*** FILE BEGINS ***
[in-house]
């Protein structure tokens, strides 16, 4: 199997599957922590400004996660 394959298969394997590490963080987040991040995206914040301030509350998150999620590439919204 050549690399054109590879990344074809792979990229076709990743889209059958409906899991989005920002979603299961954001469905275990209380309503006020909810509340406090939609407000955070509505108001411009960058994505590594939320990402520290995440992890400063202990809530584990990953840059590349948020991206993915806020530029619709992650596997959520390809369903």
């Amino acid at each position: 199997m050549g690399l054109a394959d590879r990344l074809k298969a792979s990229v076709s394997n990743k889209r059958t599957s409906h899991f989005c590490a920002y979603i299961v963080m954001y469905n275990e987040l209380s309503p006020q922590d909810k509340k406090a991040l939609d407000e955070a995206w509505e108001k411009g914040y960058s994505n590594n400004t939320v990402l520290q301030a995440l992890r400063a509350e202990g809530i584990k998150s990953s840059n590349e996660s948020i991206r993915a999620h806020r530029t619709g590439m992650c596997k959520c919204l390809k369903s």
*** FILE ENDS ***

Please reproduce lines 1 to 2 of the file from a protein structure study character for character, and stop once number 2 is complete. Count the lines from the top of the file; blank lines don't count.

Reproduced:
[in-house]
């Protein structure tokens, strides 16, 4: 199997599957922590400004996660 394959298969394997590490963080987040991040995206914040301030509350998150999620590439919204 050549690399054109590879990344074809792979990229076709990743889209059958409906899991989005920002979603299961954001469905275990209380309503006020909810509340406090939609407000955070509505108001411009960058994505590594939320990402520290995440992890400063202990809530584990990953840059590349948020991206993915806020530029619709992650596997959520390809369903």